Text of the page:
November 4, 2003
TORONTO (CP) - Pat LaFontaine beamed a smile when he grasped the irony of it all.
He played midget hockey in Detroit the year Mike Ilitch bought the Red Wings, he played for the New York Islanders when Brian Kilrea was an assistant coach, he and Grant Fuhr were Buffalo Sabres teammates, and fate weaved those connections all the way to the Hockey Hall of Fame when the four were inducted together Monday. "To be here with these three guys, I feel like the luckiest guy in the world," LaFontaine said during interviews after the four received their rings and blazers.
LaFontaine, who helped the United States win the World Cup tournament in 1996, was a crafty centre who scored 468 goals and amassed 1,013 points in an NHL career began in 1984 with the New York Islanders and was cut short in 1998 by concussions. He is not bitter it ended too soon.
"Guys who have gone through post-concussion syndrome will tell you it changes your perspective on life," LaFontaine explained. "You don't have as much control as you think you do.
"You reflect and you learn to appreciate the little things . . . and truly embrace what you have."
LaFontaine, 38, is so positive about life that he could inspire a telephone pole.
He left his St. Louis home to play midget hockey in Detroit for Compuware in 1982 when Ilitch was funding a rival minor hockey organization through his Little Caesar's Pizza empire.
Ilitch then bought the Red Wings, a terrible team with only 2,100 season ticket holders, for $8 million US and turned it into a three-time NHL champion.
"I sometimes wonder how it all happened," Ilitch, 74, said of the Hockeytown culture. "But we brought in colourful players and the fans related to them immediately.
"Our players and the blue-collar people in our community could communicate very easily and it didn't have to be verbal. It was the players we had, that was part of it, and we had good marketing people" who came up with the Hockeytown tag.
LaFontaine went to Verdun and overtook Mario Lemieux to win the Quebec junior scoring title in 1983. He was named Canadian junior player of the year - a rare feat for an American.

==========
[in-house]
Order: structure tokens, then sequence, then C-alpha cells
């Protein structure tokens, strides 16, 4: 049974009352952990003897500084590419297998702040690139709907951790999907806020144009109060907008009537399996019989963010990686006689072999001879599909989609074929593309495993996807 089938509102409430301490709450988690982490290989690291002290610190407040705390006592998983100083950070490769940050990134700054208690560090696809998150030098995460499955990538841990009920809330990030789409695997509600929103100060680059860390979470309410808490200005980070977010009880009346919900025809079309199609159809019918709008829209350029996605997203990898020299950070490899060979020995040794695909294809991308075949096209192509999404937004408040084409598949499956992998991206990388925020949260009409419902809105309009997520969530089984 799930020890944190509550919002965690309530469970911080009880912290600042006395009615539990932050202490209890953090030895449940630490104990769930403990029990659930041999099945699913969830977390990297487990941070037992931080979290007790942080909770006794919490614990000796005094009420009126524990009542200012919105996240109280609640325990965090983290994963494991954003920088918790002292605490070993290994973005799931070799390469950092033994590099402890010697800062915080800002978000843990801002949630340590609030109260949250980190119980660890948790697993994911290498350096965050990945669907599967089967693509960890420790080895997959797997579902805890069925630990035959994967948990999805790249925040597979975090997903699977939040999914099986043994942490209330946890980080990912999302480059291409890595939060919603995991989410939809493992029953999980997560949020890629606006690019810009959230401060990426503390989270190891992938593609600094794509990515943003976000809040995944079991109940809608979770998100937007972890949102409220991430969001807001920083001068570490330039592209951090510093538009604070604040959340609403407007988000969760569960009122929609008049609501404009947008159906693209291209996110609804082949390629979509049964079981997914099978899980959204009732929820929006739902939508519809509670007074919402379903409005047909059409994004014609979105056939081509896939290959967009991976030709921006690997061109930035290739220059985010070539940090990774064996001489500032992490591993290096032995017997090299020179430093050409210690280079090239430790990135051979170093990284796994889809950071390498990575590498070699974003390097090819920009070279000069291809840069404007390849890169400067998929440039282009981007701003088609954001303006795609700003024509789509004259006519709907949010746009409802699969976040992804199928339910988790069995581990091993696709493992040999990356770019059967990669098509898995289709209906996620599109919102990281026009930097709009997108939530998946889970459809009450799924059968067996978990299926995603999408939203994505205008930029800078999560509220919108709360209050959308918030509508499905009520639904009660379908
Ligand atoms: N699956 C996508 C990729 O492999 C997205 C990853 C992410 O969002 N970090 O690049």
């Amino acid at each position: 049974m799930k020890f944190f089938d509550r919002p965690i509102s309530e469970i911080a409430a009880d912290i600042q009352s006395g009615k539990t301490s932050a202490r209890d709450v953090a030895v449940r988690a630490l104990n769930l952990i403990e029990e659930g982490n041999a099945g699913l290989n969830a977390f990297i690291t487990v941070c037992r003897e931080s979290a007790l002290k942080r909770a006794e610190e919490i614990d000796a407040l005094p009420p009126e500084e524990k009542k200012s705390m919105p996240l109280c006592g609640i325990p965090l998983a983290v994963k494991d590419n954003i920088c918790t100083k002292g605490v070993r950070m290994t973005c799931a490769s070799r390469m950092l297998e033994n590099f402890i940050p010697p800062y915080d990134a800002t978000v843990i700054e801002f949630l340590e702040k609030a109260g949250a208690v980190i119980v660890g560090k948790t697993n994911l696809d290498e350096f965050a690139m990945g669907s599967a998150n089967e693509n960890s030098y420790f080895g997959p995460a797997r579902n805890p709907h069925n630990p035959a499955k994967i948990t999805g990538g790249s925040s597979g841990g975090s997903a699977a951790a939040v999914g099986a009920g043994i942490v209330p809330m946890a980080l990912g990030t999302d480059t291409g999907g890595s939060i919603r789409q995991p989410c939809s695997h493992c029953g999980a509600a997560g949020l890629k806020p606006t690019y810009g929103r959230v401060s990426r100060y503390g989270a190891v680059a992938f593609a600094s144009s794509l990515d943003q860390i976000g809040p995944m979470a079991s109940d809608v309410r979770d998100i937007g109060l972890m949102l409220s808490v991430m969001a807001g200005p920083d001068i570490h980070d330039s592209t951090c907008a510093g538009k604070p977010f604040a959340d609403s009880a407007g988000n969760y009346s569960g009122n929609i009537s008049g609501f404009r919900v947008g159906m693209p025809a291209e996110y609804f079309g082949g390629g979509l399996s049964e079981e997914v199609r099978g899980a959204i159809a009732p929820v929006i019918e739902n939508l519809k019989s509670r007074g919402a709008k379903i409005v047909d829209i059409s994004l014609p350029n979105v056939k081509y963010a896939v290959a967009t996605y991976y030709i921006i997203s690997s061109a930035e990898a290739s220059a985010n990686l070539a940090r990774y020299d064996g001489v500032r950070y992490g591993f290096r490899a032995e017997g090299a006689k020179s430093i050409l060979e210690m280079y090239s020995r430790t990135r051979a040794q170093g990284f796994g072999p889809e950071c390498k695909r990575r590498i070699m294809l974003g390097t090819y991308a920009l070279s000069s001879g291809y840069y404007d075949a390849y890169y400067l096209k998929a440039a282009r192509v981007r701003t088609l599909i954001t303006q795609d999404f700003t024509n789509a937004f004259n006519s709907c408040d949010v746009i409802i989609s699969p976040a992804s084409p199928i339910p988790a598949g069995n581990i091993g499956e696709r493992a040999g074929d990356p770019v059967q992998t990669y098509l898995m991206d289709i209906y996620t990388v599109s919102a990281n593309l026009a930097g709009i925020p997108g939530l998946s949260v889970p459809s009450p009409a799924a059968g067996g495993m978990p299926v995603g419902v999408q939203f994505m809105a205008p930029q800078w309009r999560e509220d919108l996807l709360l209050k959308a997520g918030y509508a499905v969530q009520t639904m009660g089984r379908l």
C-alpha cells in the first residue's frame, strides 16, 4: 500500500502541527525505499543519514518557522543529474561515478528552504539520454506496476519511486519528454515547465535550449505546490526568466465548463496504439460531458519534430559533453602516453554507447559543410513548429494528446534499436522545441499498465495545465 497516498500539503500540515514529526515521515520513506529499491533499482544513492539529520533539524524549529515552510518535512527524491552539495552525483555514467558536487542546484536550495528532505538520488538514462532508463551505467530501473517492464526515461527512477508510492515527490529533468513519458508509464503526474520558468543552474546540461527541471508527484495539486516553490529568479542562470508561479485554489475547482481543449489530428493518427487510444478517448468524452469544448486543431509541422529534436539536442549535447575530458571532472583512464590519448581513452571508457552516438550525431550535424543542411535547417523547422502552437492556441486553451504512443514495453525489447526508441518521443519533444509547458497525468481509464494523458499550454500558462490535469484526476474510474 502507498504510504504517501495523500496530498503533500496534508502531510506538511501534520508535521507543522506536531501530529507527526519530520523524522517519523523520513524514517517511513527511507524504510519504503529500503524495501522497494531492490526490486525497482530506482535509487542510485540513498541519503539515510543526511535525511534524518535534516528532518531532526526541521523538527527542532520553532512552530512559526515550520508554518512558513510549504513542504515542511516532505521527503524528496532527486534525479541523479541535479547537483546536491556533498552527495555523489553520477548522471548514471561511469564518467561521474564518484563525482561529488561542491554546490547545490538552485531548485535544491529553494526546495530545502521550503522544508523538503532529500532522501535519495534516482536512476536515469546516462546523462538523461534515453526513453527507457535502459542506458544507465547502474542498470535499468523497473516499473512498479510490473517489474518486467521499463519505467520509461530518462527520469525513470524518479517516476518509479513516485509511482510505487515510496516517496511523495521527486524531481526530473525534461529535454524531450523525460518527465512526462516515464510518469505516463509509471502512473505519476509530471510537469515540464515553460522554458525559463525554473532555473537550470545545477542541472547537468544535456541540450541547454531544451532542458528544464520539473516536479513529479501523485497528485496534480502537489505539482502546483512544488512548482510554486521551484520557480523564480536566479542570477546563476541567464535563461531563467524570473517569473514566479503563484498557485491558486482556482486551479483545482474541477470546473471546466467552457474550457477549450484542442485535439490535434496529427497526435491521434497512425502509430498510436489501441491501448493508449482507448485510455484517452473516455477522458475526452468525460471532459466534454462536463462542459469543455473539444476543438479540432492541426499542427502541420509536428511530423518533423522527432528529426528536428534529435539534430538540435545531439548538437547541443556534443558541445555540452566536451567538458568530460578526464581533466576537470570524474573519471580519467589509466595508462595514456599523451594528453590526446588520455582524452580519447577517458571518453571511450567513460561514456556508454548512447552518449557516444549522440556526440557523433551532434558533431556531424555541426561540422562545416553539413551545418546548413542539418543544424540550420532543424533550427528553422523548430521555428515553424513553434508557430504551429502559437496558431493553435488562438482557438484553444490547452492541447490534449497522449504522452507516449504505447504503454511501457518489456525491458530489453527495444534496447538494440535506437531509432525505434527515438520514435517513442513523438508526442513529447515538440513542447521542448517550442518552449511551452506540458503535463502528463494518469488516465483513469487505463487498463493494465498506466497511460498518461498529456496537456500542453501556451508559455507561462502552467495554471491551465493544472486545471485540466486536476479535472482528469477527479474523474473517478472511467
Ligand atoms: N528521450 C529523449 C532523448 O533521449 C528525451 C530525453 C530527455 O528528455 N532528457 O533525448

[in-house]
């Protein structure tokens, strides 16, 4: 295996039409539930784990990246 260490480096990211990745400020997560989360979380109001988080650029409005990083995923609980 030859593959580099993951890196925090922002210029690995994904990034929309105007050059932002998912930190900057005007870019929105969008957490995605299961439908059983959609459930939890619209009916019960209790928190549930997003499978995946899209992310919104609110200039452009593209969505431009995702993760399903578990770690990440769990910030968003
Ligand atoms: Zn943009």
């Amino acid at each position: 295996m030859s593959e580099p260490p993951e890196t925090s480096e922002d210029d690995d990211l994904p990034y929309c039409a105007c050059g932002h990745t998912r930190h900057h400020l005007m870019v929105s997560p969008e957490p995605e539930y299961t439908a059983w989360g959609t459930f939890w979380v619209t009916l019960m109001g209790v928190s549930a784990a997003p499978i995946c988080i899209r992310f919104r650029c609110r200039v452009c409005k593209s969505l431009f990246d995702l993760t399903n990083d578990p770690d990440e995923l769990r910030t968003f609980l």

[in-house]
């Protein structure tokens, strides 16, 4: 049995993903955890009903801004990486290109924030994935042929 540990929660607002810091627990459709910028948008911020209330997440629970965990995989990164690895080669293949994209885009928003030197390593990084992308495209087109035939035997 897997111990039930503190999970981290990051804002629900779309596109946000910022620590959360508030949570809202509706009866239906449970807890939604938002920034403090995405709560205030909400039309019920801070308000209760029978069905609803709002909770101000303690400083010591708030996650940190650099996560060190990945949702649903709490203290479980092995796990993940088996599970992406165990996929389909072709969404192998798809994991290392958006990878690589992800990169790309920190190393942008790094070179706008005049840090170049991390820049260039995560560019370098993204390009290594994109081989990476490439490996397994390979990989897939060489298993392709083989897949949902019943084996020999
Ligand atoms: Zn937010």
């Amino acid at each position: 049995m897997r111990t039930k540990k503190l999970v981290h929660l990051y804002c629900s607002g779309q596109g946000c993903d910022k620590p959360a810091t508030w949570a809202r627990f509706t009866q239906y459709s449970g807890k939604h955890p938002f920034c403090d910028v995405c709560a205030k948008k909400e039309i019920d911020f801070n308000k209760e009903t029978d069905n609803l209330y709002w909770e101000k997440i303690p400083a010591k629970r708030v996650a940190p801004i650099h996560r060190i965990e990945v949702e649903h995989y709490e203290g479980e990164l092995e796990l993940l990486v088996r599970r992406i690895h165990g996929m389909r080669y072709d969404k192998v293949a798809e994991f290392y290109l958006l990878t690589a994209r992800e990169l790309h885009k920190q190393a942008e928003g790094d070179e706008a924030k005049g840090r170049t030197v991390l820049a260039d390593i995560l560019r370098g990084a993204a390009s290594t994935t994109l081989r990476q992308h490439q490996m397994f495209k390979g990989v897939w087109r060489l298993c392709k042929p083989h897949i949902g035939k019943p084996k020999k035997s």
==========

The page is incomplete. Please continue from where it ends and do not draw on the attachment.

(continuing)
Kilrea, who during a brief NHL fling as a player scored the first goal in Los Angeles Kings history, was well aware of LaFontaine's scoring exploits because he was coaching the Ottawa major junior club at the time.
Ilitch's Red Wings, drafting fourth in 1983, were going to select LaFontaine. But the Islanders, drafting third, took him. Detroit then took Steve Yzerman.
Kilrea joined the Islanders as an assistant coach when LaFontaine was breaking into the NHL. Kilrea was being groomed to take over the top job upon Al Arbour's retirement but it didn't work out because the higher-ups decided Kilrea was too close to the players.
Besides, Kilrea preferred living in Ottawa and developing players at the junior level so after two years on Long Island he returned to the 67s. He has since passed the 1,000-win mark, which was enough to get the highly-respected coach into the Hall's builders' category with Ilitch.
"I feel like I'm representing a lot of amateur coaches who prepare players for the NHL," said Kilrea, 69. "I'm here mainly because of the players who played for me. If it weren't for their efforts, Brian Kilrea isn't here."
LaFontaine and Fuhr were Sabres teammates from 1993 to 1995.
"Patty and I became good friends when we played together in Buffalo," said Fuhr. "It's special to go into the Hockey Hall of Fame but to go in with a friend is extra special."
Fuhr earned five Stanley Cup rings stopping pucks for the Edmonton Oilers. He had a great glove hand, and supplied the big-moment saves that enabled teammates to spend most of their time in the opposition's end.
He's the first black player to be inducted but downplays the fact in deference to Willie O'Ree, who in 1957 was the first black player in the NHL and who now is involved in the league's minorities programs.
"It's a special honour but it's not something I ever really grew up with," explained Fuhr, 41. "I mean, having got to know Willie and all the things Willie went through, by the time I got to play all the doors had been opened.
"I was just another player by the time I got there."
Like LaFontaine, he was much more than "just another player" by the time he left.